Kids Helpline – http://kidshelp.com.au/
Kids Helpline is Australia’s only free, private and confidential telephone and online counselling service specifically for young people aged between 5 and 25.
eheadspace – https://www.eheadspace.org.au/
eheadspace is a confidential, free and secure space where young people 12 – 25 or their family can chat, email or speak on the phone with a qualified youth counsellor
headspace Wagga Wagga :www.headspace.org.au/headspace-centres/wagga-wagga/
is a centre where young people who are having a tough time can come to get support.
We provide a safe and confidential environment, for young people to access counselling and mental health services
At headspace Wagga Wagga you can receive support from a range of professionals including case managers, psychologists, social workers, dietician or general practitioner (doctor). All of our workers are skilled in listening to young people and can help you identify problems, goals and achieve creative solutions to issues.
We bulk bill all appointments – which means that there will be no out of pocket costs to you. All you need to do is bring your Medicare card along with you.
Generally a young person will be allocated a case manager who they can liaise with while they are accessing services here and also a counsellor, psychologist or social worker.
Our main centre is located in Wagga Wagga, however we have workers who travel to West Wyalong, Temora, Tumut and Cootamundra. To make a referral so that you can access services here, simply call (02) 6923 3170, or check out our “Make a referral” section below for more information.
headspace Griffith headspace.org.au/headspace-centres/griffith/
is a youth-friendly service for anyone aged between 12 and 25 years. Our staff can talk to you about any concerns you may have and provide you with support, information and services in a confidential, non-judgmental environment.
All of our services are free of charge. You can come in on your own or bring someone with you for support. If you’re not ready to talk to someone yet, we can provide you or your family with general information on a number of different topics. There is a great range of fact sheets that you can access now via the ‘Get Info Now’ link at the bottom of this page.
You can phone us on 02 6962 3277 to arrange an appointment, or drop into our site at 1/26 Ulong Street to find out more. Referrals are not required but appointments are preferred.
If you have any immediate concerns, you can phone Kids Helpline on 1800 55 1800, Lifeline on 13 11 14, or Accessline on 1800 800 944.
biteback – http://www.biteback.org.au/
BITE BACK is an ever-changing space where you can discover ways to amplify the good stuff in life and share real and personal stories with others.
reachout.com – http://au.reachout.com/
ReachOut.com helps under 25s with everyday questions through to tough times.
youth beyondblue – http://www.youthbeyondblue.com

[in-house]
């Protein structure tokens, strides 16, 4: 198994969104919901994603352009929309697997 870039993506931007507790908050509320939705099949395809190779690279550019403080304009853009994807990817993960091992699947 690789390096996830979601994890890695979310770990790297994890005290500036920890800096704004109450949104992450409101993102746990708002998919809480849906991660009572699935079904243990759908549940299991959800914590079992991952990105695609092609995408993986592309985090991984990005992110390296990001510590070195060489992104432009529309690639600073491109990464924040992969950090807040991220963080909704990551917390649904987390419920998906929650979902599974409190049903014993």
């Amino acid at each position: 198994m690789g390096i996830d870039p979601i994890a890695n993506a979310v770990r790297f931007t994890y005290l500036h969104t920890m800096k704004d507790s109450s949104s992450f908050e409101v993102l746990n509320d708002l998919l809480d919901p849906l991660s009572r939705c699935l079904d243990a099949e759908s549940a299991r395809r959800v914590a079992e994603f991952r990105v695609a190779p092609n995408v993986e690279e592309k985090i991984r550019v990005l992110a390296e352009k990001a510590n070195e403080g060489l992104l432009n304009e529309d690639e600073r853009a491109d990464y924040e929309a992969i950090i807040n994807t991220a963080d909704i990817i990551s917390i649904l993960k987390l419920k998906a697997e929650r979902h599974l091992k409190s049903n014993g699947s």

Going through tough times? Stress, anxiety and feeling down can affect anyone, and in fact happens to a lot of us at some point in our lives.
Valuable references for Parents and Teenagers
The Two Worlds of your Teenager – Sonya Karras and Sacha Kaluri
They understand that while teenagers experience many changes in their lives, there are two big areas that come into full bloom about the same time as each other: social life and thoughts about a career path.
Sonya and Sacha are experts in these two areas. They believe it’s the parent’s job to be well prepared for this often confusing time in their teenager’s life. Then when your children really need help they will confidently come to you, their parents, because you understand what’s really going on. The purpose is to make sure the forever-widening gap between teens and their parents becomes narrower and narrower.
Sonya and Sacha have made it their life’s mission to engage and connect with teenagers on a daily basis to guide them in these areas. They believe the more choices, options and information a teenager is given, the more likely they are to make positive choices, especially when faced with a tricky situation. Their fun, down-to-earth manner readily connects with parents and teens, and makes this an engaging and informative read.
‘The Two Worlds of Your Teenager is practical, punchy and informative much like its authors. It will give you a laugh, help you stay sane. It’s much cheaper than therapy, smarter than Dr Google and more fun than counselling.’ – Susie O’Brien, Herald Sun
Navigating Teen Depression – Gordon Parker and Kerrie Eyers
Professor Gordon Parker AO is currently Scientia Professor of Psychiatry, University of New South Wales and was Executive Director of the Black Dog Institute from 2001 – 2011.
Kerrie Eyers MA (Psych), DipEd, MPH, MAPS is a psychologist, teacher and editor with many years’ experience in mental health, based at the Black Dog Institute.
“At last, a sensible, well-written and incisive description of the most common psychiatric disorder in young people: depression.
Sometimes, trying to detect depression in young people is like trying to pick up mercury with a fork but this book makes the task just that little easier. It is an invaluable resource for people who work with young people in health, education and welfare and should be a standard text for all trainees.” – Dr Michael Carr-Gregg. Dr Michael Carr-Gregg is one of Australia’s highest profile psychologists, author of 10 books, broadcaster and a specialist in parenting, children, adolescents and the use of technology for mental health.